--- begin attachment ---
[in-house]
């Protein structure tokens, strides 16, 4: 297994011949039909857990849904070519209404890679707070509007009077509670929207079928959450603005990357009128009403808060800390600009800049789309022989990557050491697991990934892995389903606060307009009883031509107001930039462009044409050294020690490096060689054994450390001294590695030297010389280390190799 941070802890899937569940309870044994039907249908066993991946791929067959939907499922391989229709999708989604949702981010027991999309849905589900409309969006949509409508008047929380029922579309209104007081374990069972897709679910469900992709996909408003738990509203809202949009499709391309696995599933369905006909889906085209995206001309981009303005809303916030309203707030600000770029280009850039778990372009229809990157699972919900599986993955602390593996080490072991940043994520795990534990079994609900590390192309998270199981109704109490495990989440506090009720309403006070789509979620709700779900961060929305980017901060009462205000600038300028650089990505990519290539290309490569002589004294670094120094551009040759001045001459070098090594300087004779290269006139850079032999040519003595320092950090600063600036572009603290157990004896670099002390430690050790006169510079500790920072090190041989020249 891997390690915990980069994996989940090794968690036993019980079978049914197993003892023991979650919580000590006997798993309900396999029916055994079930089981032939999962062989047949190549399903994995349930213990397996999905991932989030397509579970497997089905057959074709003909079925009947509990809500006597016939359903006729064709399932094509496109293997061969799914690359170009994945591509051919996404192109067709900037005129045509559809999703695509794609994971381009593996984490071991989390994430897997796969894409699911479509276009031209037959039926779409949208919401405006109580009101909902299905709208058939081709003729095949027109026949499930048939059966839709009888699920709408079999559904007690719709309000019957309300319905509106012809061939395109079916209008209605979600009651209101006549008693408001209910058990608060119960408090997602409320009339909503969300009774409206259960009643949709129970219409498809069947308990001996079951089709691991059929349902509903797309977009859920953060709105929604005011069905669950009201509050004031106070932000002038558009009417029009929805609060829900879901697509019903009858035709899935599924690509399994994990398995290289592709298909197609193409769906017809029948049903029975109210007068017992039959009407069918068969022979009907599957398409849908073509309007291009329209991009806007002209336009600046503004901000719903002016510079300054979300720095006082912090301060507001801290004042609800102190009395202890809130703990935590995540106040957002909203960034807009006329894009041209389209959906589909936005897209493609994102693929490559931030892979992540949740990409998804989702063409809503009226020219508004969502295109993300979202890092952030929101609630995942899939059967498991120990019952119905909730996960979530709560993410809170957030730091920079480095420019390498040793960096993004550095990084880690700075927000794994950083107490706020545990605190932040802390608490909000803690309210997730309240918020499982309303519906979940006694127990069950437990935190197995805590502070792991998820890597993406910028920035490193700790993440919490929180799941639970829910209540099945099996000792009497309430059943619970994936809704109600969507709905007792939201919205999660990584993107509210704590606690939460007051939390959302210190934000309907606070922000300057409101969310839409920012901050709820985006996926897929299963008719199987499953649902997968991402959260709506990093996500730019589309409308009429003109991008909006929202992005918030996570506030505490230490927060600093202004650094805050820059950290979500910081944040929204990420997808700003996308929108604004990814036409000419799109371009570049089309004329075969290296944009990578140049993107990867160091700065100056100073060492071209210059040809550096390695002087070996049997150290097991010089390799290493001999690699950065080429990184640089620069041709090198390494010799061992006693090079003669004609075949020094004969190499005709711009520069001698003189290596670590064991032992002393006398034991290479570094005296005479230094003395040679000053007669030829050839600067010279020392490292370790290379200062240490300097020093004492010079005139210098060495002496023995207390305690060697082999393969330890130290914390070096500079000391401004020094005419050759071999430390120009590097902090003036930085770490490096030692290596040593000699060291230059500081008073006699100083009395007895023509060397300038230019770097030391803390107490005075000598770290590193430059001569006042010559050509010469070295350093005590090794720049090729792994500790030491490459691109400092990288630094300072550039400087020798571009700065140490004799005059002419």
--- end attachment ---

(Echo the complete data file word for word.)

[in-house]
């Protein structure tokens, strides 16, 4: 297994011949039909857990849904070519209404890679707070509007009077509670929207079928959450603005990357009128009403808060800390600009800049789309022989990557050491697991990934892995389903606060307009009883031509107001930039462009044409050294020690490096060689054994450390001294590695030297010389280390190799 941070802890899937569940309870044994039907249908066993991946791929067959939907499922391989229709999708989604949702981010027991999309849905589900409309969006949509409508008047929380029922579309209104007081374990069972897709679910469900992709996909408003738990509203809202949009499709391309696995599933369905006909889906085209995206001309981009303005809303916030309203707030600000770029280009850039778990372009229809990157699972919900599986993955602390593996080490072991940043994520795990534990079994609900590390192309998270199981109704109490495990989440506090009720309403006070789509979620709700779900961060929305980017901060009462205000600038300028650089990505990519290539290309490569002589004294670094120094551009040759001045001459070098090594300087004779290269006139850079032999040519003595320092950090600063600036572009603290157990004896670099002390430690050790006169510079500790920072090190041989020249 891997390690915990980069994996989940090794968690036993019980079978049914197993003892023991979650919580000590006997798993309900396999029916055994079930089981032939999962062989047949190549399903994995349930213990397996999905991932989030397509579970497997089905057959074709003909079925009947509990809500006597016939359903006729064709399932094509496109293997061969799914690359170009994945591509051919996404192109067709900037005129045509559809999703695509794609994971381009593996984490071991989390994430897997796969894409699911479509276009031209037959039926779409949208919401405006109580009101909902299905709208058939081709003729095949027109026949499930048939059966839709009888699920709408079999559904007690719709309000019957309300319905509106012809061939395109079916209008209605979600009651209101006549008693408001209910058990608060119960408090997602409320009339909503969300009774409206259960009643949709129970219409498809069947308990001996079951089709691991059929349902509903797309977009859920953060709105929604005011069905669950009201509050004031106070932000002038558009009417029009929805609060829900879901697509019903009858035709899935599924690509399994994990398995290289592709298909197609193409769906017809029948049903029975109210007068017992039959009407069918068969022979009907599957398409849908073509309007291009329209991009806007002209336009600046503004901000719903002016510079300054979300720095006082912090301060507001801290004042609800102190009395202890809130703990935590995540106040957002909203960034807009006329894009041209389209959906589909936005897209493609994102693929490559931030892979992540949740990409998804989702063409809503009226020219508004969502295109993300979202890092952030929101609630995942899939059967498991120990019952119905909730996960979530709560993410809170957030730091920079480095420019390498040793960096993004550095990084880690700075927000794994950083107490706020545990605190932040802390608490909000803690309210997730309240918020499982309303519906979940006694127990069950437990935190197995805590502070792991998820890597993406910028920035490193700790993440919490929180799941639970829910209540099945099996000792009497309430059943619970994936809704109600969507709905007792939201919205999660990584993107509210704590606690939460007051939390959302210190934000309907606070922000300057409101969310839409920012901050709820985006996926897929299963008719199987499953649902997968991402959260709506990093996500730019589309409308009429003109991008909006929202992005918030996570506030505490230490927060600093202004650094805050820059950290979500910081944040929204990420997808700003996308929108604004990814036409000419799109371009570049089309004329075969290296944009990578140049993107990867160091700065100056100073060492071209210059040809550096390695002087070996049997150290097991010089390799290493001999690699950065080429990184640089620069041709090198390494010799061992006693090079003669004609075949020094004969190499005709711009520069001698003189290596670590064991032992002393006398034991290479570094005296005479230094003395040679000053007669030829050839600067010279020392490292370790290379200062240490300097020093004492010079005139210098060495002496023995207390305690060697082999393969330890130290914390070096500079000391401004020094005419050759071999430390120009590097902090003036930085770490490096030692290596040593000699060291230059500081008073006699100083009395007895023509060397300038230019770097030391803390107490005075000598770290590193430059001569006042010559050509010469070295350093005590090794720049090729792994500790030491490459691109400092990288630094300072550039400087020798571009700065140490004799005059002419």